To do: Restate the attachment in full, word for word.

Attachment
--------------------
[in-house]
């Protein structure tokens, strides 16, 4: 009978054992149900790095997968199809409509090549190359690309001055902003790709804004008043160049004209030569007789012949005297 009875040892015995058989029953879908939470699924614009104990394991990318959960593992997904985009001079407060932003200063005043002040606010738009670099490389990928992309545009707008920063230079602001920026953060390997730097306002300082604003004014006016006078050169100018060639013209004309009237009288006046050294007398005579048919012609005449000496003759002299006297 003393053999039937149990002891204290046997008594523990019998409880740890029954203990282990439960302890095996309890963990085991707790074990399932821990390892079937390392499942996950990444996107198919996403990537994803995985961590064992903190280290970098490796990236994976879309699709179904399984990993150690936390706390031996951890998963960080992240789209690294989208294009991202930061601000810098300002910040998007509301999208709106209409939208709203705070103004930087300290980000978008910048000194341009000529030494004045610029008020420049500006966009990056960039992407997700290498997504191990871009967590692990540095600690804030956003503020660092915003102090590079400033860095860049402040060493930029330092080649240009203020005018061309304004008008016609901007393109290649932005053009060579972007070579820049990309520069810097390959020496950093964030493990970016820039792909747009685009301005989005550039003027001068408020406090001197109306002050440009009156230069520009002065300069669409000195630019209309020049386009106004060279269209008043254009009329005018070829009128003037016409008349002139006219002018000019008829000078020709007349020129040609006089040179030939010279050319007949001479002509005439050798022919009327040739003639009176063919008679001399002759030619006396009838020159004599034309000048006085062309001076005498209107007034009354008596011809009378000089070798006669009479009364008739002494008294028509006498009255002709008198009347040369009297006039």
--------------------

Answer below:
[in-house]
């Protein structure tokens, strides 16, 4: 009978054992149900790095997968199809409509090549190359690309001055902003790709804004008043160049004209030569007789012949005297 009875040892015995058989029953879908939470699924614009104990394991990318959960593992997904985009001079407060932003200063005043002040606010738009670099490389990928992309545009707008920063230079602001920026953060390997730097306002300082604003004014006016006078050169100018060639013209004309009237009288006046050294007398005579048919012609005449000496003759002299006297 003393053999039937149990002891204290046997008594523990019998409880740890029954203990282990439960302890095996309890963990085991707790074990399932821990390892079937390392499942996950990444996107198919996403990537994803995985961590064992903190280290970098490796990236994976879309699709179904399984990993150690936390706390031996951890998963960080992240789209690294989208294009991202930061601000810098300002910040998007509301999208709106209409939208709203705070103004930087300290980000978008910048000194341009000529030494004045610029008020420049500006966009990056960039992407997700290498997504191990871009967590692990540095600690804030956003503020660092915003102090590079400033860095860049402040060493930029330092080649240009203020005018061309304004008008016609901007393109290649932005053009060579972007070579820049990309520069810097390959020496950093964030493990970016820039792909747009685009301005989005550039003027001068408020406090001197109306002050440009009156230069520009002065300069669409000195630019209309020049386009106004060279269209008043254009009329005018070829009128003037016409008349002139006219002018000019008829000078020709007349020129040609006089040179030939010279050319007949001479002509005439050798022919009327040739003639009176063919008679001399002759030619006396009838020159004599034309000048006085062309001076005498209107007034009354008596011809009378000089070798006669009479009364008739002494008294028509006498009255002709008198009347040369009297006039």